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The Liskov Substitution Principle – Agile Software Development Principles Patterns and Practices

For the past few weeks I have been doing a chapter-by-chapter review of Agile Software Development Principles, Patterns, and Practices by Robert Martin.  So far, it has covered a lot of good introductory information on various Agile Methodologies (Test-Driven Development, Refactoring, Pair Programming, Project Planning, Extreme Programming, etc.) as well as talked about various object-oriented programming principles, which is what I am still covering now.


Here is a chapter-by-chapter breakdown on what I have covered so far:


Agile Software Development, Principles, Patterns, and Practices

Book: Agile Software Development, Principles, Patterns, and Practices (Amazon)
Author: Robert C. Martin (Amazon)
Publisher: Prentice Hall; 1st edition (October 15, 2002)
Hardcover: 552 pages


Previous Chapters



 


Chapter 10 is on the Liskov Substitution Principle:


 


Liskov Substitution Principle

“What is wanted is something like the following substitution property: If for each object o1 of type S there is an object o2 of type T such that for all programs P defined in terms of T, the behavior of P is unchanged when o1 is substituted for o2, then S is a subtype of T. [Liskov88]“


 


Is it me, or is that painful to read?  Robert Martin puts it a bit simpler:


Subtypes must be substitutable for their base types


The classic example of this principle in code is inheriting the Square Class from the Rectangle Class.


 


Classic Example of LSP
public class Rectangle
{
protected int _width;
protected int _height;

public int Width
{
get { return _width; }
}

public int Height
{
get { return _height; }
}

public virtual void SetWidth(int width)
{
_width
= width;
}

public virtual void SetHeight(int height)
{
_height
= height;
}
}

public class Square: Rectangle
{
public override void SetWidth(int width)
{
_width
= width;
_height
= width;
}

public override void SetHeight(int height)
{
_height
= height;
_width
= height;
}
}

[TestFixture]
public class RectangleTests
{
[Test]
public void AreaOfRectangle()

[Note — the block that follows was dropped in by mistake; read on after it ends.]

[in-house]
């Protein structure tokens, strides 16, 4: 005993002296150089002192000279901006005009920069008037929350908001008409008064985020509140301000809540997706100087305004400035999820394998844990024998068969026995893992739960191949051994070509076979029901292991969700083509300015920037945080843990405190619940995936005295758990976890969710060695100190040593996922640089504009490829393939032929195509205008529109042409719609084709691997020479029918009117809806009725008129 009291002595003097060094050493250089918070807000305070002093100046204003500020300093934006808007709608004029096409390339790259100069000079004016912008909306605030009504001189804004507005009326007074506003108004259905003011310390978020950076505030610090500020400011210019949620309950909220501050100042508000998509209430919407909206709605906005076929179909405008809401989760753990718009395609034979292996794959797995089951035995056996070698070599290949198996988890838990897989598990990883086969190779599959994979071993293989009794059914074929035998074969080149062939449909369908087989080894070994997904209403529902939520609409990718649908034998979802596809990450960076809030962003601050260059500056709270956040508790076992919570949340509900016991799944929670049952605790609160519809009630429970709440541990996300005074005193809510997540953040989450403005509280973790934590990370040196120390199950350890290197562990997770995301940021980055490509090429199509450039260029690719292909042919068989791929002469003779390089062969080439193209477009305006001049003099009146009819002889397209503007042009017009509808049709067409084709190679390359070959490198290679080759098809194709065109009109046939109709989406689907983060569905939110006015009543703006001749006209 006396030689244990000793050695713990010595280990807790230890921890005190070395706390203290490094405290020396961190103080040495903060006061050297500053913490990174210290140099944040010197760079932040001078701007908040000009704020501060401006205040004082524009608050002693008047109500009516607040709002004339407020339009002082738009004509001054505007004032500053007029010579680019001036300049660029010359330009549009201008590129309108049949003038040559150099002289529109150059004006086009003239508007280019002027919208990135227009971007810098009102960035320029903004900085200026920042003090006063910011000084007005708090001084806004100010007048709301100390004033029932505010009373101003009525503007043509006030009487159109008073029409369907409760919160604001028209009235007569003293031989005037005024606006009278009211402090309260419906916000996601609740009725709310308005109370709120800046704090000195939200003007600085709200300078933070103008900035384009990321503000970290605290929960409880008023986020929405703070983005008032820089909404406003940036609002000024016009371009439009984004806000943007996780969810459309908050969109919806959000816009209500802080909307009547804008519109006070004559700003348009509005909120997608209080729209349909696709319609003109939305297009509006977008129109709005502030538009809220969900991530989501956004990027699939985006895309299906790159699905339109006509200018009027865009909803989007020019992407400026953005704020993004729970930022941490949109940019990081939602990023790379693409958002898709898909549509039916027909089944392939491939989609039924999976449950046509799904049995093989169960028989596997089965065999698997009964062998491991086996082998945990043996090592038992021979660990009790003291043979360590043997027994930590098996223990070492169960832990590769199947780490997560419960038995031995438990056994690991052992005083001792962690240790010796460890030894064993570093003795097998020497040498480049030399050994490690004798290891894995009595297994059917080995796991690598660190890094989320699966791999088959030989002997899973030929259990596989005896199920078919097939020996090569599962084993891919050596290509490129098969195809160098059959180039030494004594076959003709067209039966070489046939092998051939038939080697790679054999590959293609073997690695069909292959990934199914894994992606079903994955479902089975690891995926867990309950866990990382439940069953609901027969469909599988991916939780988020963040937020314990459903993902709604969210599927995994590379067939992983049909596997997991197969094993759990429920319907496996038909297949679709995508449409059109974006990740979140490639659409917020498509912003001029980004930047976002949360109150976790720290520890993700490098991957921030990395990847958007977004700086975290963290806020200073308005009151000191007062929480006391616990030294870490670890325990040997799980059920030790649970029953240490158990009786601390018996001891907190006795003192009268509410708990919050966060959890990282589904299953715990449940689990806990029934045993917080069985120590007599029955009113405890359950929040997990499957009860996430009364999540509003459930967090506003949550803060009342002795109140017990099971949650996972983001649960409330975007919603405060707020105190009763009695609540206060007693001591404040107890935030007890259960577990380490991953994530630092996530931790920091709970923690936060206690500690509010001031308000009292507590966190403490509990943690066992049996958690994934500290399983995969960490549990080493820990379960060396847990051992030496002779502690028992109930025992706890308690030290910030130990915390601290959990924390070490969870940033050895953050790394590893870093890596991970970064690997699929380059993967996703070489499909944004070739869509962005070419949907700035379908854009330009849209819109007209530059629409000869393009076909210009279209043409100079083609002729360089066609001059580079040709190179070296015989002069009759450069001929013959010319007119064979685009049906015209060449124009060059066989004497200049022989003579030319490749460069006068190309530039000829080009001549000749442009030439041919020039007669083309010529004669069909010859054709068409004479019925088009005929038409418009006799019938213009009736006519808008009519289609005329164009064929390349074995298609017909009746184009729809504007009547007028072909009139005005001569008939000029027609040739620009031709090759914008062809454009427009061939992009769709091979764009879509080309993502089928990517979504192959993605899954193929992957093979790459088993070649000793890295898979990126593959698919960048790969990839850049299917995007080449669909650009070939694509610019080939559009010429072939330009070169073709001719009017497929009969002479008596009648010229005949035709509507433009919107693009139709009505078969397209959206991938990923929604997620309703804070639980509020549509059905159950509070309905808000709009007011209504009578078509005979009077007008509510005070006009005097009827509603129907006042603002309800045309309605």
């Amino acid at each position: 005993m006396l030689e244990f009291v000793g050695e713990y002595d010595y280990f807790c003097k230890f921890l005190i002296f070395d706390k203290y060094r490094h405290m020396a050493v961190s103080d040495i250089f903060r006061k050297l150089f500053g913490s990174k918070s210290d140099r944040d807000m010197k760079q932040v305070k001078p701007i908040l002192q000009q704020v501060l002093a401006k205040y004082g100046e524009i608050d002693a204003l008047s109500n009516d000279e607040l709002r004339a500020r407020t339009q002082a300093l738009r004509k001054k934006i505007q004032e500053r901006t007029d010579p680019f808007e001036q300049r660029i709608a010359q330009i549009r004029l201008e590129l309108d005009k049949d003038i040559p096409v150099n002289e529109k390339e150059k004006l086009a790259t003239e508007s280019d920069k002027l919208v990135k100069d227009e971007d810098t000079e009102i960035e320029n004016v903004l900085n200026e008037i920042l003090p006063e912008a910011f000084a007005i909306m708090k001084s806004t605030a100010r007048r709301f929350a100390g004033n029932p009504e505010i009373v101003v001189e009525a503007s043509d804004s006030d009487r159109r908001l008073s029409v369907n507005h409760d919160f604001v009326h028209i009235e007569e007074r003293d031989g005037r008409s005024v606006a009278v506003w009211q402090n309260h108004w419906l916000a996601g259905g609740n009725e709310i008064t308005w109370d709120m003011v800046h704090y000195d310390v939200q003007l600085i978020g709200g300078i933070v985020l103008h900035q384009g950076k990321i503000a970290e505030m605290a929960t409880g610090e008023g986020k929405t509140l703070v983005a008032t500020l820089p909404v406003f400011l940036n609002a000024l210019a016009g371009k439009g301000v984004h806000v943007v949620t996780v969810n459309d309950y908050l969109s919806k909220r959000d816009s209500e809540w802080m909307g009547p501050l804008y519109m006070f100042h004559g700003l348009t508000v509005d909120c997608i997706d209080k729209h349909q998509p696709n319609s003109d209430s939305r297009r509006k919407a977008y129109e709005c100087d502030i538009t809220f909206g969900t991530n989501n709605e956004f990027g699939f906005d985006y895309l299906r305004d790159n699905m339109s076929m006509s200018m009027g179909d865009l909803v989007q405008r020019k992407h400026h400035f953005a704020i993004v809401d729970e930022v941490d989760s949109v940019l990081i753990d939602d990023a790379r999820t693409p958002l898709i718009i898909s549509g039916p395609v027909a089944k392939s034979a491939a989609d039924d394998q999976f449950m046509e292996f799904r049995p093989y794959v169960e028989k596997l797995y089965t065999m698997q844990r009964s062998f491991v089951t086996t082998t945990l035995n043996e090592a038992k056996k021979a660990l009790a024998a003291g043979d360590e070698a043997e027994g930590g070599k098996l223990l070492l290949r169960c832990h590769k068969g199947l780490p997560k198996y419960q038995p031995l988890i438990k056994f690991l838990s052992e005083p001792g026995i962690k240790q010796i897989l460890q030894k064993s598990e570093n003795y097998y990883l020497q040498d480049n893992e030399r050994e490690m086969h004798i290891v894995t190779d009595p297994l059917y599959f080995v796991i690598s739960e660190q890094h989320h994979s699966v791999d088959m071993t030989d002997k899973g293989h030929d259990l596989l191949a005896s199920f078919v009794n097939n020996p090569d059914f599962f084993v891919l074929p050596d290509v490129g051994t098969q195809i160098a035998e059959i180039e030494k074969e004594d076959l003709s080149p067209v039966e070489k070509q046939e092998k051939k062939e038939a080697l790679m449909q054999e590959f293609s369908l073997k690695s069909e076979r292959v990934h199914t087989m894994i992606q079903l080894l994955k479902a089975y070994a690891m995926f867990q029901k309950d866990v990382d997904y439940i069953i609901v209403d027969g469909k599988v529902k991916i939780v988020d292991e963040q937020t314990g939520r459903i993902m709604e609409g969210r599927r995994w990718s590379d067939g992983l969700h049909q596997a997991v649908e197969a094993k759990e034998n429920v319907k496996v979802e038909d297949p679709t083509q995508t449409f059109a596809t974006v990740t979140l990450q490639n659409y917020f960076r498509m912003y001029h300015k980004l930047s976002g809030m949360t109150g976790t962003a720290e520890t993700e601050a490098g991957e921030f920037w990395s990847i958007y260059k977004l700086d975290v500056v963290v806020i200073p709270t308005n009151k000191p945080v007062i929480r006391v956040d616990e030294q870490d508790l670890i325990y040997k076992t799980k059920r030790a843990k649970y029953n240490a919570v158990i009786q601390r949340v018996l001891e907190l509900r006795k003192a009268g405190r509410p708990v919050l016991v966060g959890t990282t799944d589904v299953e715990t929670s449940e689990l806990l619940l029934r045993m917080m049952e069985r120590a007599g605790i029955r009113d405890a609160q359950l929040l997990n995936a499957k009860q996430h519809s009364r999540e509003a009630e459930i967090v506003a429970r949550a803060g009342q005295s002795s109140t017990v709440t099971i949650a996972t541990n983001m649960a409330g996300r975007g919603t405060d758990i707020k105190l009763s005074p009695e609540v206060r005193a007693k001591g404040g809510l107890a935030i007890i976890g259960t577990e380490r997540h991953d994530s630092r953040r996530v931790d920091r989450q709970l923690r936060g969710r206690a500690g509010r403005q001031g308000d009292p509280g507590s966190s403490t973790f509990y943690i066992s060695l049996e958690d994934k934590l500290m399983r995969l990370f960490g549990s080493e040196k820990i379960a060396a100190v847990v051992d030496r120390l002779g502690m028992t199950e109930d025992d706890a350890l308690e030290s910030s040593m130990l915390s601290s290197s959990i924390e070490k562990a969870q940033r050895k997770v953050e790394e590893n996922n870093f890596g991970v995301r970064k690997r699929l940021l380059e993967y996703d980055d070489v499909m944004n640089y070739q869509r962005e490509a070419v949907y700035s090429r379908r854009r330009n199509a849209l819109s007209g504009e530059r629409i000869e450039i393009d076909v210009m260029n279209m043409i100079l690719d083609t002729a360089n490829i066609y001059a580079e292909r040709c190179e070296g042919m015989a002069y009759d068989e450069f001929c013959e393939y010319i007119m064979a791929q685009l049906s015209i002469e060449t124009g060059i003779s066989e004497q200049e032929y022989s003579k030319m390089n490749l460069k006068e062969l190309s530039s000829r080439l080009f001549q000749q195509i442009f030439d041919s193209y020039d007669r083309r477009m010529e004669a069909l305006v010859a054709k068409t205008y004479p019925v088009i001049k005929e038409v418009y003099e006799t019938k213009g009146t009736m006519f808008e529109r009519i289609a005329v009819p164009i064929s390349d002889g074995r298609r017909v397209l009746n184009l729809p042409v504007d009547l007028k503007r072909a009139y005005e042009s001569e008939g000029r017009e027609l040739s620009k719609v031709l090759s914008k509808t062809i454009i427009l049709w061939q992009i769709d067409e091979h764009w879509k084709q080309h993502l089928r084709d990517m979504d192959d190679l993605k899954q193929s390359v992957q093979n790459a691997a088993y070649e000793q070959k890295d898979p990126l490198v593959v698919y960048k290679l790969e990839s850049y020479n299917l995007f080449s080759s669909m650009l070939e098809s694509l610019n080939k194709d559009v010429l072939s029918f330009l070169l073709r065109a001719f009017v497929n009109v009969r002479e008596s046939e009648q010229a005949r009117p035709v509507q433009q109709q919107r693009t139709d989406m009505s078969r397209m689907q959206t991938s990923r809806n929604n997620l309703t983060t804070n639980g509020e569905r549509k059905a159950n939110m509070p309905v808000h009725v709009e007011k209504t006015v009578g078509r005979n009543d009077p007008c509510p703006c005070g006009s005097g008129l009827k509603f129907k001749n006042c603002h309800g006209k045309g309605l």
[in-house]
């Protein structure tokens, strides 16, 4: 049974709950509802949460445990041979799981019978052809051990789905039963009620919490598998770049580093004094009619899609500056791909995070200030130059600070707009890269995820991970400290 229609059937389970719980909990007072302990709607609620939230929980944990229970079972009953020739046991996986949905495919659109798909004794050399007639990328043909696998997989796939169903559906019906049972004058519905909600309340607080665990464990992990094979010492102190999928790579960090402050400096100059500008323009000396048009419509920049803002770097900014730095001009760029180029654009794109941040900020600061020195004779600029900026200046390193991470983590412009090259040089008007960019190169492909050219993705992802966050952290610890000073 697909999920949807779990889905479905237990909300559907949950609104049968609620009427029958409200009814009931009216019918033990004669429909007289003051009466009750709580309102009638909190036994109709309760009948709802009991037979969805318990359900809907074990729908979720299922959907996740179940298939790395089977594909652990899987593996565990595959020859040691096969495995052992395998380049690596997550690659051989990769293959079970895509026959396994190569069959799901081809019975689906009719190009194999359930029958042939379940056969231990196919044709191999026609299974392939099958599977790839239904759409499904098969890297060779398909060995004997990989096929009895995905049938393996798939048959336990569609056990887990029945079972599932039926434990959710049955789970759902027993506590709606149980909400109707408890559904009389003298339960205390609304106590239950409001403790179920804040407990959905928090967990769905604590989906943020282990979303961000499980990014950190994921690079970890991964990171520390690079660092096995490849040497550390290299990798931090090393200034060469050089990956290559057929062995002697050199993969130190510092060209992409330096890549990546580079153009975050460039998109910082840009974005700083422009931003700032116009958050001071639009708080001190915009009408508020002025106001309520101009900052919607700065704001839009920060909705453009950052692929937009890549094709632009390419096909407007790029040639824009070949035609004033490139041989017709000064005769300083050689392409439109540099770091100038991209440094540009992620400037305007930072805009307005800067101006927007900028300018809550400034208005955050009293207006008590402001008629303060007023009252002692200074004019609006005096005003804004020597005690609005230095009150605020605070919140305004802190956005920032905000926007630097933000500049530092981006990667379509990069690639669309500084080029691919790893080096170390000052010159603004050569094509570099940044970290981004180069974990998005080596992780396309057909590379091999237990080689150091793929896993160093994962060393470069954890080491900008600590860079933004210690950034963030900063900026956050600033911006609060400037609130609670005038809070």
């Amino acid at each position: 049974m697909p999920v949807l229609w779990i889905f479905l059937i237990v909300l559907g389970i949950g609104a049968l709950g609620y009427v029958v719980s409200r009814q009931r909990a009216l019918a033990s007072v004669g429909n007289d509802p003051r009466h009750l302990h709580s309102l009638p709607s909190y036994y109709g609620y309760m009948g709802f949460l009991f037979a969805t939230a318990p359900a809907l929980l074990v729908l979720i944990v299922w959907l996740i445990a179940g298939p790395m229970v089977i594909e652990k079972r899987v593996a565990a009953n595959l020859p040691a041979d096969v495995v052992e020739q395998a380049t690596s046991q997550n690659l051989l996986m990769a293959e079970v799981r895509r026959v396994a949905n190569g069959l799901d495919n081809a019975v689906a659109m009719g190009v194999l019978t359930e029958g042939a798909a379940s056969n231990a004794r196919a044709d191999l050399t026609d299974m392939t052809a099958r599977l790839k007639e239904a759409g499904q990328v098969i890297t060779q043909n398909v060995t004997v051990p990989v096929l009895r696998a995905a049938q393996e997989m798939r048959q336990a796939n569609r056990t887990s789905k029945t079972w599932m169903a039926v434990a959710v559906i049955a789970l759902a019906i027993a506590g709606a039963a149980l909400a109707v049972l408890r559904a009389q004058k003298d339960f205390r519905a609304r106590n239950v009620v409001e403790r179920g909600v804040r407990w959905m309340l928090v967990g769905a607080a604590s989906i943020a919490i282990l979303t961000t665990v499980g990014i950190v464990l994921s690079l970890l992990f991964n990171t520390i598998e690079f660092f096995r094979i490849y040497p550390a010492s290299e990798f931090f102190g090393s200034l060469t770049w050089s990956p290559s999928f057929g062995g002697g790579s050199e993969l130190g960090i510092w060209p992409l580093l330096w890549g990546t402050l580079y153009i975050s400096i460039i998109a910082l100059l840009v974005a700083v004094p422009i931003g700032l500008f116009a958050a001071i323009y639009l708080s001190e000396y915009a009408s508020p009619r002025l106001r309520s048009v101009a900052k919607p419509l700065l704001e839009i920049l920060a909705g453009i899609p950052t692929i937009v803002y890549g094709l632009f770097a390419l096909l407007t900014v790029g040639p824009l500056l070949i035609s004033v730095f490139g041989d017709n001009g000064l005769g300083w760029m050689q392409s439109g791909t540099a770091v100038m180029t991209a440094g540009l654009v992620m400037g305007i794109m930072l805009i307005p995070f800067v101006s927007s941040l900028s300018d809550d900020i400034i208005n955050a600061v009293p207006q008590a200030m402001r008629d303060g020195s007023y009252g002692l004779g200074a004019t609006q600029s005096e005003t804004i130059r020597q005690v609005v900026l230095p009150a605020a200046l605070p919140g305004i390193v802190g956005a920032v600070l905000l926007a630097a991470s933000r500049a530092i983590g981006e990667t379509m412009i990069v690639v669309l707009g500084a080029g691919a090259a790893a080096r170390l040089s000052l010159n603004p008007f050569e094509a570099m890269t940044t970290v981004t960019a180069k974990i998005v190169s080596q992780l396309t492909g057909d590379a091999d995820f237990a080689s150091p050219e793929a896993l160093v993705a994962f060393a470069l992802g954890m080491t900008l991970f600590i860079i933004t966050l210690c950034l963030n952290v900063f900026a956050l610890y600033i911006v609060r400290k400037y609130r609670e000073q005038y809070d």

{
Rectangle r
= new Square();

r.SetWidth(5);
r.SetHeight(
2);

// Will Fail – r is a square and sets
// width and height equal to each other.
Assert.IsEqual(r.Width * r.Height,10);
}
}


 


If you look at the test above, it will fail because a square is being substituted for a rectangle and the area won’t be 10 as expected.  It will actually be 4 because “unexpectedly” in this case, both height and width are being set to each other when the width or height is set on a square.  Therefore, if this behavior by Square is unacceptable and unexpected, Square should not be a subclass of Rectangle (at least not coded like this with these expectations anyway).


This is the whole point of the Liskov Substitution Principle.  It basically wants you to think clearly about the expected behavior and expectations of a class before you derive new classes from it.  It could turn out that when subclasses are substituted for a base class, you may get unexpected results.  This is where unit tests can really be handy.  The unit tests essentially describe and test for the expected behavior of objects (design by contract, if you will).


If you want to read some discussions as to the usefulness of this principle, whether it should be a principle, and thoughts on the classic example above, check out this wiki.  You can also read what Robert Martin has to say about it from this PDF.

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